The manuscript tradition of the works of John the Lydian

John the Lydian was an antiquarian writer of the 6th century AD, whose career flourished under Justinian.  His three works, De magistratibus Romanis, De Ostentis, and De Mensibus, all are full of information about Roman origins.  John wrote in Greek but knew Latin, and sought to transmit to the future information that was already fading in his own day.

The work of John the Lydian, like most other texts from antiquity, has reached us through the medium of a single copy.  This is referred to in the editions as the Codex Caseolinus, and is today in the French National library under the shelfmark Ms. Paris supplementi graeci 257.  It dates around 900 AD.  It has currently 100 folia, but various leaves have been lost, and the whole codex was disarranged before Hase sorted out the order of the leaves for the first time, in order to use it.  It was written on thin, good quality parchment.

The manuscript has suffered considerably from damp, which has given it purplish wine-coloured stains, sometimes to the point of illegibility.  The most recent editor, Anastasius Bandy, made use of infra-red light to read more of the text than his predecessors; but it seems likely that the use of multi-spectral imagining would recover more.

The “Caseolinus” name is thus not from a library, as one might suppose.  Instead it refers to M. Choiseul-Gouffier, French Ambassador to Constantinople in the late 18th century, whose ancestors bore the title “Comites de Caseolo”.

When Choiseul-Gouffier was sent on his embassy in 1784, he was accompanied by Jean-Baptiste-Gaspard d’Ansse de Villoison, a noted scholar whose instructions were to seek out manuscripts.   He had been sent by the French government to Venice in 1779, where he had discovered the Marcianus codex of Homer, and printed an Anecdota Graeca in Venice in 1781 based on other finds.  It was Villoison who located the manuscript in the house of a Greek named Konstantinos Slouziares, who possessed the remnants of the library of Nicholas Mavrokordatos.  The latter ruled Bucharest for the Sultan in 1722 and amassed a collection of codices from Greek monasteries in the East, especially Thessaly and Athos.  After much negotiating, Choiseul-Gouffier  was able to purchase the manuscript of John the Lydian.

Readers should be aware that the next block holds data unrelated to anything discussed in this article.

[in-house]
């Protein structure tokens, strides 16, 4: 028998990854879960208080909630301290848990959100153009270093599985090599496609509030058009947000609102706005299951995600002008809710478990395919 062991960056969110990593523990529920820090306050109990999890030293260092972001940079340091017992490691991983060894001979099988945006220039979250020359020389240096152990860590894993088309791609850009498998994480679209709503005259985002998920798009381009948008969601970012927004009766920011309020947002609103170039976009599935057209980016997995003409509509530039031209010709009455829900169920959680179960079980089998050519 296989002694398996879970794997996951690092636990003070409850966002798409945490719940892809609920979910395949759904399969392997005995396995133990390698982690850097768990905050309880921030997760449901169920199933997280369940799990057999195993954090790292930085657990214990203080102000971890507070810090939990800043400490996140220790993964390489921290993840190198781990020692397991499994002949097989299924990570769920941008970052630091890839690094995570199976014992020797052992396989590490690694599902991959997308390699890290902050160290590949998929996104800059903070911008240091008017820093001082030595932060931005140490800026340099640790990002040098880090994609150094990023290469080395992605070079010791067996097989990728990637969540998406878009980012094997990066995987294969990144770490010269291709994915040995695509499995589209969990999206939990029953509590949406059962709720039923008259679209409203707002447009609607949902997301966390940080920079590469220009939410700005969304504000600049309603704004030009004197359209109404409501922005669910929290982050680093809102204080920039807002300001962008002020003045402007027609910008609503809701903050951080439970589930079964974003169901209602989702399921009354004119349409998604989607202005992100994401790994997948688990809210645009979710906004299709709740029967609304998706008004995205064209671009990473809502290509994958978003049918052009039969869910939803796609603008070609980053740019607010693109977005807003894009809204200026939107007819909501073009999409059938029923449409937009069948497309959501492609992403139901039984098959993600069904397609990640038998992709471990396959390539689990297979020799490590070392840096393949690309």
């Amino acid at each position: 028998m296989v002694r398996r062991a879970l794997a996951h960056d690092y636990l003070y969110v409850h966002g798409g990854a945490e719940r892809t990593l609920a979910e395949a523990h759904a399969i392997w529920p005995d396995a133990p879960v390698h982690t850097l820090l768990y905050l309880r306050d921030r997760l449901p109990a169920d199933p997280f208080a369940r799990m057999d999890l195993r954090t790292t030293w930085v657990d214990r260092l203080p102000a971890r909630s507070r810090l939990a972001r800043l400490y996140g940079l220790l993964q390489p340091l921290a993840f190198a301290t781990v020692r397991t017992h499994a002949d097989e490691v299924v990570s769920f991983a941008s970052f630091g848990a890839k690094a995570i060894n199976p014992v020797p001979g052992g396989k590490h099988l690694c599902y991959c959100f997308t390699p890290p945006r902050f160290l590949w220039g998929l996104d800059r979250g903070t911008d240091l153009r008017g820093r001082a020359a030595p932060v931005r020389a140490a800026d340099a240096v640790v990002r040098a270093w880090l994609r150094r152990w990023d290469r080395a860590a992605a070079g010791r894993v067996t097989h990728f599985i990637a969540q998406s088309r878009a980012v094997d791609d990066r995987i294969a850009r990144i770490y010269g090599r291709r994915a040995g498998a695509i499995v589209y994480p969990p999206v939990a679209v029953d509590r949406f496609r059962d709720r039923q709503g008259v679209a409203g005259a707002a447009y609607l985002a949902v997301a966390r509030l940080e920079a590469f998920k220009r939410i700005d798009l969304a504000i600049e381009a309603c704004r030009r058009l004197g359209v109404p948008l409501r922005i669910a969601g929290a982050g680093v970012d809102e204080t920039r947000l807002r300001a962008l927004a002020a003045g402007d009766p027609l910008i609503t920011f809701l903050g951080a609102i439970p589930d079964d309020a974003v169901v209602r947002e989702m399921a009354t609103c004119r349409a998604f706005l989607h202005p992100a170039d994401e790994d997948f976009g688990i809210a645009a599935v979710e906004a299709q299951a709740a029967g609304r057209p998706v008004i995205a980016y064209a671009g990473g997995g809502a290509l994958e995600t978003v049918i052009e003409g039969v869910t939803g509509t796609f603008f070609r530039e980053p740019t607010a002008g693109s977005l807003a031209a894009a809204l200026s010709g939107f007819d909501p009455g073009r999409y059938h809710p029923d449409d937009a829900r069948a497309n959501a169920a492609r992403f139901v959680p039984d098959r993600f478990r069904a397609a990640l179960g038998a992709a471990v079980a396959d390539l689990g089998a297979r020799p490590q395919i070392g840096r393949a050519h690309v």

The manuscript thus came into the hands of Choiseul-Gouffier in 1785, and he brought it back with him to Paris when he returned in 1791.  But in 1793 he was obliged to flee from the Revolution, and took the manuscript with him to Russia.  But it returned, and he still owned it in 1817, when his collection passed into the Bibliothèque Nationale, by agreement with his heirs. [1]

As well as the codex Caseolinus, another manuscript existed of De magistratibus.  This is the lost Codex Atheniensis, written at Trebizond at the start of July 1765.  In 1879 von Lingenthal went to stay with the owner, Georgios A. Rhalles, a Greek professor in Athens, and wrote that it contained book II of De Caeremoniis aulae Byzantinae and an incomplete copy of John the Lydian’s De magistratibus.  Unfortunately its present whereabouts are unknown.  It seems to have been last seen in 1909, and may have been destroyed in a fire in Thessalonika in 1917.  The text seems to have been inferior to that in the Caseolinus, and it is not clear whether it was a copy, or merely an inferior relation.  No proper collation seems to have been made.